With the above description in mind, persons skilled in the semiconductor art will have no difficulty designing operable devices in accordance with the instant invention. Thus, for example, the basic SCR device can be designed in accordance with known design parameters. The amount of current required to trigger such SCR devices into conduction is the same whether the triggering current is injected into a base region of the device via an electrode in direct ohmic contact with the base region, or is injected into the base region via a channel across the other base region. The selection of the device parameters to give rise to a channel of sufficient conductivity for the triggering current required at a given anode-to-cathode voltage is in accordance with known semiconductor field effect device design principles. Likewise, extensions 92 of the base 82, which are in series with the channels 116 with respect to the triggering current, should be of adequately high conductivity so that the necessary triggering current can be obtained at the rated turn-on anode-to-cathode voltage of the device.
By way of example, various design parameters for a device of the type shown in FIGS. 5 and 6 are given. The device has a blocking capability of 1200 volts, a current rating of 40 amperes, and can be triggered into its conductive state by a control electrode signal of about volts when the anode to cathode voltage is volts or more. Also, the device has a turn-on time of approximately 2 microseconds. The body has an area of 0.2 square cm, and a thickness of 10 mils. The N emitter 74 is a diffused region having a surface concentration of approximately 10 atoms per cc and is 2 mils thick, and the P emitter 78 has a surface concentration of approximately 10 atoms per cc and is 2 mils thick. The N base 82 (including the extensions 92 thereof) is of a uniform resistivity of ohm cm, the extensions 92 being circularcylinders of 2 mils diameter and 3 mils length, and the N base 82 having a thickness of 5 mils. The P base 84 has a thickness of 1 mil, and a uniform resistivity of 5 ohm cm; and P base annular extensions 96 having a thickness of l mil, i.e., an inner diameter of 2 mils and an outer diameter of 4 mils. The dielectric layer has a thickness of 1000 A. Each base extension 92 has a total resistance of about 19,000 ohms, and to provide the necessary triggering current (of abut 1O rnilliamps) with an anode-to-cathode voltage of 20 volts, 20 extensions 92 are provided. The voltage drop along each extension 92 is thus about 10 volts, and the voltage drop along each channel 116 is about 10 volts.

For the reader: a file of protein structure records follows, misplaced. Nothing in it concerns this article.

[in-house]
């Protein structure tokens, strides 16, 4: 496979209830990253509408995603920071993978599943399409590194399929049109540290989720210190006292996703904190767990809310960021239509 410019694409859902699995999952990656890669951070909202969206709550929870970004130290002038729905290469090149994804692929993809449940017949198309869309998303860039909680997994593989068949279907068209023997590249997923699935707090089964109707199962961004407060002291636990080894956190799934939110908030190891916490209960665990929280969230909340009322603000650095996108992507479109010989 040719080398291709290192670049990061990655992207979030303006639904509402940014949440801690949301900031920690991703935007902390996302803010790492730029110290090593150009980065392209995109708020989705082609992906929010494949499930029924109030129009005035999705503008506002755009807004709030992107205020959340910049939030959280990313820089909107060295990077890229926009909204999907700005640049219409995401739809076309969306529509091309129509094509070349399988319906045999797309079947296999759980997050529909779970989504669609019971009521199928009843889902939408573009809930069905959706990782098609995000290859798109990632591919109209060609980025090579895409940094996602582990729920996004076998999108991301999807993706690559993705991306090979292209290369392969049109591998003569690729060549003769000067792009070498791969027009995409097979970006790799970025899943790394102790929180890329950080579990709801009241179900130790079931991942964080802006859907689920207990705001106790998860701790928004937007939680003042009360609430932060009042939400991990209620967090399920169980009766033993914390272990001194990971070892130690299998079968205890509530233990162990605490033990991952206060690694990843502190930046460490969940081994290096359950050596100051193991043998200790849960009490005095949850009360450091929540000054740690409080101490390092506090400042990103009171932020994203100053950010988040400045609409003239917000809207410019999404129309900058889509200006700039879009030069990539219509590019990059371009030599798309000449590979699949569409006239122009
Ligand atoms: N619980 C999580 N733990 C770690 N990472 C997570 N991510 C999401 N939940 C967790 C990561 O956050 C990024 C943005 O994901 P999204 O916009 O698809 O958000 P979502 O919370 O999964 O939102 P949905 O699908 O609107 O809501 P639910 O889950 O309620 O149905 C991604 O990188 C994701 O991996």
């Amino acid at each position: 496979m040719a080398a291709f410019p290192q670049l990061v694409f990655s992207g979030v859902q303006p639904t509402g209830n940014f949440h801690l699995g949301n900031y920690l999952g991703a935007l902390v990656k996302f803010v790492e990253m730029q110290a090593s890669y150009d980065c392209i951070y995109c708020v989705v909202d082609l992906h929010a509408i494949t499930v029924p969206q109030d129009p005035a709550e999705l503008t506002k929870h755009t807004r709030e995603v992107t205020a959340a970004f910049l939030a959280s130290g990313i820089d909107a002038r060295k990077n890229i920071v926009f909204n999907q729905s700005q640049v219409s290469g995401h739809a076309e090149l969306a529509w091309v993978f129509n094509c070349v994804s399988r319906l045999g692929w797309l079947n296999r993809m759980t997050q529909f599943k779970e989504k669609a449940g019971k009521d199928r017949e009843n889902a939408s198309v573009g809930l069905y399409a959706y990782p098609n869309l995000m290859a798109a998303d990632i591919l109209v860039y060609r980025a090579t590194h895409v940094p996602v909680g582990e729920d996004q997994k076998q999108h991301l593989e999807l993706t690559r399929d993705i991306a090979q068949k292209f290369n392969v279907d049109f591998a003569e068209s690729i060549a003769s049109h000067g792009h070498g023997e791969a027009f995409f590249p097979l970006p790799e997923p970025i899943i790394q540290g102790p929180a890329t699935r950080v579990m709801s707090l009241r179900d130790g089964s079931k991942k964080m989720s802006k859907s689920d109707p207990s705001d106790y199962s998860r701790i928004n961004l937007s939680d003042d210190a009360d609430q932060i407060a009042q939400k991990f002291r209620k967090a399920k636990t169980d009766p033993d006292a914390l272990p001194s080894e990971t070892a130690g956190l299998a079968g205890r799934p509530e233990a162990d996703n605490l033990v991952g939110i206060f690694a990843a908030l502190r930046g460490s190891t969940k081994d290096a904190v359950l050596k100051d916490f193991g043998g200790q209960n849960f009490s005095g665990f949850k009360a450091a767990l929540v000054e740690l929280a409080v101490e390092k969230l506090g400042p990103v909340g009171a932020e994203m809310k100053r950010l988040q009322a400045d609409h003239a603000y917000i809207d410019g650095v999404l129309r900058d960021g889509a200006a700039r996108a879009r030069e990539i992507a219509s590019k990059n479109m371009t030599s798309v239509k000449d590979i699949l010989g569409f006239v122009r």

In a device of the type shown in FIGS. 5 and 6, containing regions 82 and 84 each of unifomi conductivity, one method of fabrication involves epitaxially depositing a uniform layer of N type conductivity material on a substrate of P type material, etching away part of the N type material to form the N base 82 having upwardly extending projections 92, and epitaxially depositing a layer of P type material on the N type material and around the extensions 92 to form the P base 84.